Jami’s brother passed away after battling cancer, sarcoma, for a year. Two years prior, he and Jami had been talking after their uncle’s funeral and he casually mentioned that he wanted to be buried straight into the ground, wrapped in cloth, with no casket, so he could become a tree. Jami and his brother didn’t talk about this again, until towards the end of his brother’s battle with cancer. Jami had done some research and discovered that their state did not permit burials without a casket. When he knew time was almost up, Jami asked his brother what he wanted to be done with his body. He said he wanted to be cremated and didn’t care about it after that. After his brother passed, Jami discovered the Living Urn and was able to give his brother exactly what he wanted. Jami’s brother was planted in the same cemetery where their mother is buried, and now Jami gets to watch his brother live his dream of becoming a tree. His brother’s tree is now a stately, pleased presence in the cemetery.
Did you know that it doesn’t matter how old your ashes are? You can use cremation ash of any age to plant a Living Urn. For example, Amber had the box holding her daddy’s ashes sitting on a shelf for fifteen years. She struggled with moving the ashes somewhere nice because it felt too permanent. Amber learned about The Living Urn and planted her daddy’s ashes with gardenias on their deck, which overlooks a lake. Amber feels like it was the best thing to do with the remains because now her daddy is part of daily life with his family where he lived, laughed, and loved. Amber and her family look at the beautiful gardenias and know that a part of their daddy is still with them as they have coffee in the morning and host birthday parties and big family dinners.
Park Memorial Tree
Nikki’s mother’s dying wish was to become one with the earth. She also wanted to leave a calm, and comforting place for her friends and family to visit and think about her. Nikki used The Living Urn to plant her mother as a beautiful tree in a park, where she will watch generations of people live, play, and walk their dogs as a majestic tree, truly one with the earth.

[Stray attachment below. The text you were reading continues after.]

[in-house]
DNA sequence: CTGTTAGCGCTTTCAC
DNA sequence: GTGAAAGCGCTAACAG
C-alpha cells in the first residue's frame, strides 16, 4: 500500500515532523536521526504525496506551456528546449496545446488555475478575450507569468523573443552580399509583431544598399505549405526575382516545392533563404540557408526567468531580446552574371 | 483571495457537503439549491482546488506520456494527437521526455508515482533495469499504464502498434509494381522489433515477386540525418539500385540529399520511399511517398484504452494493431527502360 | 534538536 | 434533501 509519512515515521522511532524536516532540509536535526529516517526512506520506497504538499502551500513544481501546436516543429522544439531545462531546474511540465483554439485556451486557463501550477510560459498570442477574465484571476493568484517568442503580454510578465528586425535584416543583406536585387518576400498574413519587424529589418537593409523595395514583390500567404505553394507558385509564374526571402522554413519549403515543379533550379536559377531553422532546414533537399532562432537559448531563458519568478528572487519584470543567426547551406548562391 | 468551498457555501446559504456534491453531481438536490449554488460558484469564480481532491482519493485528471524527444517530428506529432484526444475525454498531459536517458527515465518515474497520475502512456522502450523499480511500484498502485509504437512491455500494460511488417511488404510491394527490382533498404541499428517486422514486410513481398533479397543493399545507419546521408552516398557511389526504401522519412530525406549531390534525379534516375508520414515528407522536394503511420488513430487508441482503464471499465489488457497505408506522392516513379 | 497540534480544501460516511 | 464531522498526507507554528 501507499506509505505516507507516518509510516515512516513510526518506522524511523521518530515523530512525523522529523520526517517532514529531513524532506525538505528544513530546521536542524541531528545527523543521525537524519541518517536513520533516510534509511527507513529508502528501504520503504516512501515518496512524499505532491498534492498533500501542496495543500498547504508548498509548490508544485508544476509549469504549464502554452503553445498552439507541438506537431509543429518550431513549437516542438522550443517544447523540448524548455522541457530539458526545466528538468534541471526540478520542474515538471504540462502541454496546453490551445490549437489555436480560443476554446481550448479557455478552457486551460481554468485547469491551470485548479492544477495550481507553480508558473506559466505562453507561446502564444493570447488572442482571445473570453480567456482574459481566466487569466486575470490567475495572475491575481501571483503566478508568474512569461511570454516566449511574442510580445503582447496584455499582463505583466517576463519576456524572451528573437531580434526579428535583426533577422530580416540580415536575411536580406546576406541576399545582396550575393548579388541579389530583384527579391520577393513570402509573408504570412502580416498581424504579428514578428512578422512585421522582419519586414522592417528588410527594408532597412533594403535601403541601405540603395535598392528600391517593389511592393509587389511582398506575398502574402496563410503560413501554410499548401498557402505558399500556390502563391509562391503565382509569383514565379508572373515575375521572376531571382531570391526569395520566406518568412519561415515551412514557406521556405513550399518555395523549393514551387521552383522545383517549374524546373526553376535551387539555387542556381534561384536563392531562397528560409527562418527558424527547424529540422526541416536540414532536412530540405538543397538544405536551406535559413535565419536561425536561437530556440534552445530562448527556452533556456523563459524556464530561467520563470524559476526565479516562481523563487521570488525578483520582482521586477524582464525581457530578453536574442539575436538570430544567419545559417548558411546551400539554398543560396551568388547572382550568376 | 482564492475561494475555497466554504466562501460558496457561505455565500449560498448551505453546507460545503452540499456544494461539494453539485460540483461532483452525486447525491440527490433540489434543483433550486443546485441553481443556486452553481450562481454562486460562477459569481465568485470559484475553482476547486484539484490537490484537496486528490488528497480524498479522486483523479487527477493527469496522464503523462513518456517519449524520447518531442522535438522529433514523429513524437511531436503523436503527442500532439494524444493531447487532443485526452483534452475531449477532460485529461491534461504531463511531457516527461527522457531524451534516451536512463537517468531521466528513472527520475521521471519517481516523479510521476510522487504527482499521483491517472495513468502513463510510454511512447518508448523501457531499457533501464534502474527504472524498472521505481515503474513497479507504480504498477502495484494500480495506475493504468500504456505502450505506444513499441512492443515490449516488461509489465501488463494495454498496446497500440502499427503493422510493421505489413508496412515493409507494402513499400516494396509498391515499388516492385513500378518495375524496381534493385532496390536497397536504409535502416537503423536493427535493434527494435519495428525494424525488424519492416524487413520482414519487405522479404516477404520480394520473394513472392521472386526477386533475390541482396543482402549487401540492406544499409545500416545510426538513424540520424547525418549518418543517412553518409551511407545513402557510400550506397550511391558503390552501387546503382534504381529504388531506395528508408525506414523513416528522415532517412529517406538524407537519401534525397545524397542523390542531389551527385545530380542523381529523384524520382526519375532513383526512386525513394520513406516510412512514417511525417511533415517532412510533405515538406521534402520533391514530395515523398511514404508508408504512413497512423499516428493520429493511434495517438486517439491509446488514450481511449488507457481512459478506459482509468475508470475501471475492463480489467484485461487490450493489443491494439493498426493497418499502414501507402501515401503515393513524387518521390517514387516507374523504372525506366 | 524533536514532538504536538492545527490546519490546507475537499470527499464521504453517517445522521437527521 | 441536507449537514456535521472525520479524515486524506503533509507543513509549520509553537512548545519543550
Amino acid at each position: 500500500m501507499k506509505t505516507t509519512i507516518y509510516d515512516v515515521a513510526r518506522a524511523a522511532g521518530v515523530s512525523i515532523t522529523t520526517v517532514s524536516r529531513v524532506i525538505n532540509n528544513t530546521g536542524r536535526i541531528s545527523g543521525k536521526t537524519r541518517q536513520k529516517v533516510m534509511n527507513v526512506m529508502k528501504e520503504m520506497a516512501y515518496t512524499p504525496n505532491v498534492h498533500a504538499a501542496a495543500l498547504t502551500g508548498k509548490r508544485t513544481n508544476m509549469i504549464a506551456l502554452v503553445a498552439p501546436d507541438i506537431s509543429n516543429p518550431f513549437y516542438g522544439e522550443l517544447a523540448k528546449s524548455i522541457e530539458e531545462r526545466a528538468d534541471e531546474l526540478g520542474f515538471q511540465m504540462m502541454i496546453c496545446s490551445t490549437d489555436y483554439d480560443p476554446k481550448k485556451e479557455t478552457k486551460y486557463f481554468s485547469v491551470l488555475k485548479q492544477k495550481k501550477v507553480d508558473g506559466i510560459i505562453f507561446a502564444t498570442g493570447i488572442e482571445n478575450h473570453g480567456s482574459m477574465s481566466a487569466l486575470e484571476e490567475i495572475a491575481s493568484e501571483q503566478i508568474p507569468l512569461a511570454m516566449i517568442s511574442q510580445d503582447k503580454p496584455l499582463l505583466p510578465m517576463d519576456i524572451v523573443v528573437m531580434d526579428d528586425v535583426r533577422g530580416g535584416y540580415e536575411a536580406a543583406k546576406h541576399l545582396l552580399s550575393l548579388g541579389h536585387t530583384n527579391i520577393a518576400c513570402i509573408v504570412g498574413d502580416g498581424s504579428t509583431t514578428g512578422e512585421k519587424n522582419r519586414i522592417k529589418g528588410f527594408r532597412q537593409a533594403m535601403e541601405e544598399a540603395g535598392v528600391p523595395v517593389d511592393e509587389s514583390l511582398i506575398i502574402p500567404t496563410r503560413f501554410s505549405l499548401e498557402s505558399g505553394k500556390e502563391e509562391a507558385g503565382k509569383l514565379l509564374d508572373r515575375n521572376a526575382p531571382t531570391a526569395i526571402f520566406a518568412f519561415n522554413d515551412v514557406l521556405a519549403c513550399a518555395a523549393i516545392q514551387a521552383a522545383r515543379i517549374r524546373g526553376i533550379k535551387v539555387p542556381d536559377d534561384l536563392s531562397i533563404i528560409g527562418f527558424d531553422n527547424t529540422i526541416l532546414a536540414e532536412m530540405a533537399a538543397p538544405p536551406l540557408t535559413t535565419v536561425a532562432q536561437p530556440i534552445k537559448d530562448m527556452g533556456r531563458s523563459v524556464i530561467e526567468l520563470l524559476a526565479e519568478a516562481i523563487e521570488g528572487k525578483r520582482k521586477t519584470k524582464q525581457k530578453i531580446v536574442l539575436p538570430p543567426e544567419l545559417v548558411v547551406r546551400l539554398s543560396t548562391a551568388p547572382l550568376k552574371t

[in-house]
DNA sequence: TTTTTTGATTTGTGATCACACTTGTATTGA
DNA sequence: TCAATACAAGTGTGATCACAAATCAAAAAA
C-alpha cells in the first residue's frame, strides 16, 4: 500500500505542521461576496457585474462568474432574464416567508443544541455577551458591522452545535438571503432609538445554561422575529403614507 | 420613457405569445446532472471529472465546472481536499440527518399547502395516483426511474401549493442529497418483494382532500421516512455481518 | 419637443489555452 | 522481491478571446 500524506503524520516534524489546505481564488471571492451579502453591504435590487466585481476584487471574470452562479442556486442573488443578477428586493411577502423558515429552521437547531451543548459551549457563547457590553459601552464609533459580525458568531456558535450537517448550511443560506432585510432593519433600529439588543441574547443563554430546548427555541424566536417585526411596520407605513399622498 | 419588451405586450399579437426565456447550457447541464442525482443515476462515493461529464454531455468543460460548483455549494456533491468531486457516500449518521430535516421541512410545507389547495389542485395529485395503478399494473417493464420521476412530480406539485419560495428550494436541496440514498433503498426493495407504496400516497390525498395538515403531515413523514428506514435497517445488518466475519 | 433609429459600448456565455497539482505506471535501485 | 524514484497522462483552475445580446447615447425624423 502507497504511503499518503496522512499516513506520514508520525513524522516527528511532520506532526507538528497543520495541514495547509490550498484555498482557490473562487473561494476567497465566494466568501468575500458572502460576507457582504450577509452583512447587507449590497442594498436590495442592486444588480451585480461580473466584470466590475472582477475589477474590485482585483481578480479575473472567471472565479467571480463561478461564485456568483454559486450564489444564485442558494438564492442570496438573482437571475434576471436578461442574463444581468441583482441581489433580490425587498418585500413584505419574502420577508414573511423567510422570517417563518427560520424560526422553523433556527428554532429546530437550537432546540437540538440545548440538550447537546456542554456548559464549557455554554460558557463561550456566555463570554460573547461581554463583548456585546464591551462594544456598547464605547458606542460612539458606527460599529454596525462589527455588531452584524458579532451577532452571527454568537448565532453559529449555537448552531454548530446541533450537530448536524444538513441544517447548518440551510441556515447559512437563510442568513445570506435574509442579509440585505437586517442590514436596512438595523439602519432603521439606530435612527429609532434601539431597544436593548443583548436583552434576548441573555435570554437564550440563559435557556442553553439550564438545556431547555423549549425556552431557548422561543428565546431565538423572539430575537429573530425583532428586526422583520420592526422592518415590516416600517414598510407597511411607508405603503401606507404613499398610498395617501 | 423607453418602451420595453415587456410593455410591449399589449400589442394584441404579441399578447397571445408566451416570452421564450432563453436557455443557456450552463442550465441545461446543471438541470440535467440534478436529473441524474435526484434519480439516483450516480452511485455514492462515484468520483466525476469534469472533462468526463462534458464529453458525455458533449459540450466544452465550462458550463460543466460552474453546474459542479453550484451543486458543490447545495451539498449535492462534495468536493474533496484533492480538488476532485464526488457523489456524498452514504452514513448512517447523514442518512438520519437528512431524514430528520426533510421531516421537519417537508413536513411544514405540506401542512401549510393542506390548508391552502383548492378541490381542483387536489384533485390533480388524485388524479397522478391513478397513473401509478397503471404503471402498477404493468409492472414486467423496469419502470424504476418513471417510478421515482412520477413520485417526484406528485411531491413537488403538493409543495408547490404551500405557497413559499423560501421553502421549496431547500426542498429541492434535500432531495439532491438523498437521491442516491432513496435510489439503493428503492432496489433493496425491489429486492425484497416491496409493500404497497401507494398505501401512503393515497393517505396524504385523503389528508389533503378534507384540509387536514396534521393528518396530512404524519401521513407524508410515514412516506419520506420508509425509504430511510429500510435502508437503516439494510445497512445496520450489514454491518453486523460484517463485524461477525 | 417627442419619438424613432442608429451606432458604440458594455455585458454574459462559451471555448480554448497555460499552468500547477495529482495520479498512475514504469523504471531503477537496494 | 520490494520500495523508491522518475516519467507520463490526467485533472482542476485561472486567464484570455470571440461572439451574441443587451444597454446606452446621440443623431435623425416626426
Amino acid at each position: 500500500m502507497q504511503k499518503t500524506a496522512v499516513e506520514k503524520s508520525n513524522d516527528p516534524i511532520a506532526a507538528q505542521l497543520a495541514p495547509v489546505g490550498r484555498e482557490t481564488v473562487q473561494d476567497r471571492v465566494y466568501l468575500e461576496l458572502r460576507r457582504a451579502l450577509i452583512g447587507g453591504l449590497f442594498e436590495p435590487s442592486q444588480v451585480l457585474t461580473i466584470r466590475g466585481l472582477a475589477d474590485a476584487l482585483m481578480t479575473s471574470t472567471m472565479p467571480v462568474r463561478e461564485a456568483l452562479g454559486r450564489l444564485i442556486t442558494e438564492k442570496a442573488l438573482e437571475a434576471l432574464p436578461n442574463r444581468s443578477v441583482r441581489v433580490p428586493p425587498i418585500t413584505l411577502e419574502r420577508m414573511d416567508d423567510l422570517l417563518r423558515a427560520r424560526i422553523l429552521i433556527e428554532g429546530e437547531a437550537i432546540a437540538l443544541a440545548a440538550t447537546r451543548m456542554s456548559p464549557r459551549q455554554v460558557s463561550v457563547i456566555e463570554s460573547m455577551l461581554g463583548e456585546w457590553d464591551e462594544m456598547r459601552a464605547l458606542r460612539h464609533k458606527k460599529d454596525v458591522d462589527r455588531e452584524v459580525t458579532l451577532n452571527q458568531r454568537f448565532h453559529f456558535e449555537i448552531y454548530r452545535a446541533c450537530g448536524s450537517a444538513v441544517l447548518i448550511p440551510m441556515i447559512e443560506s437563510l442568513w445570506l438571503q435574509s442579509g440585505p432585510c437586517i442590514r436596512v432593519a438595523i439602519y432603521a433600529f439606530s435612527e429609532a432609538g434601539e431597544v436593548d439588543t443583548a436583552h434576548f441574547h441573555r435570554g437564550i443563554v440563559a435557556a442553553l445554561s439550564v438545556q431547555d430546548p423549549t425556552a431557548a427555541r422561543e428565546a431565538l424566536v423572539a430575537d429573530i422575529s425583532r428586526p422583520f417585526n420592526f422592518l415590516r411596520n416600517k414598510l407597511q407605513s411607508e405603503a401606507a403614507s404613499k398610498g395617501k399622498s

Blooming Tree Memorial
Aaron had been thinking for a while that there had to be a better way to memorialize someone you’ve lost than with the traditional casket, burial, and headstone. His beloved father was a Fire Chief for thirty years and was married for almost forty years. He was beloved and respected not just by his family and his fire station, but by the whole community. He had children and grandchildren. Aaron wanted a way to truly send his father off with the honor and respect he deserved. Cancer took Aaron’s father away before he could see his son’s newly purchased home. Aaron knows his Dad would have been proud of this accomplishment. Aaron and his family chose to memorialize their father as a magnolia tree in his new home’s front yard. He looks at taking care of the sapling as a reminder to constantly nurture his family and close relationships, the way his father nurtured his. The close bonds that Aaron is growing in his family are truly reflected in the growing, and blooming, tree.
Front Yard Memorial
Wes had secondary progressive MS. His family knew what was coming and were able to make plans together for his death. When her family was all together, they used the BioUrn from The Living Urn to plant Wes’s remains in their front yard. His son goes out to visit his father whenever he wants to. And, in some way, as the tree and the child grow up together, it will be like his father is watching over him every time he goes out to play under his father’s tree.
Shyan discovered The Living Urn and knew that’s what she wanted to do when she passed. She told her mother about The Living Urn and her wishes. She had spent time at a recovery home in the remote Tennessee woods and loved it there. She said she felt at peace and that her soul was at ease when she was there. It was at this center that she regained her sobriety and a sense of well-being. After Shyan passed, her family planted her as a tree at the Tennessee recovery center. Her Uncle, James, just visited on the anniversary of her death and her tree was in bloom! This tree will live its whole life offering comfort and solace to people who are suffering, which many would say is the highest calling of any life.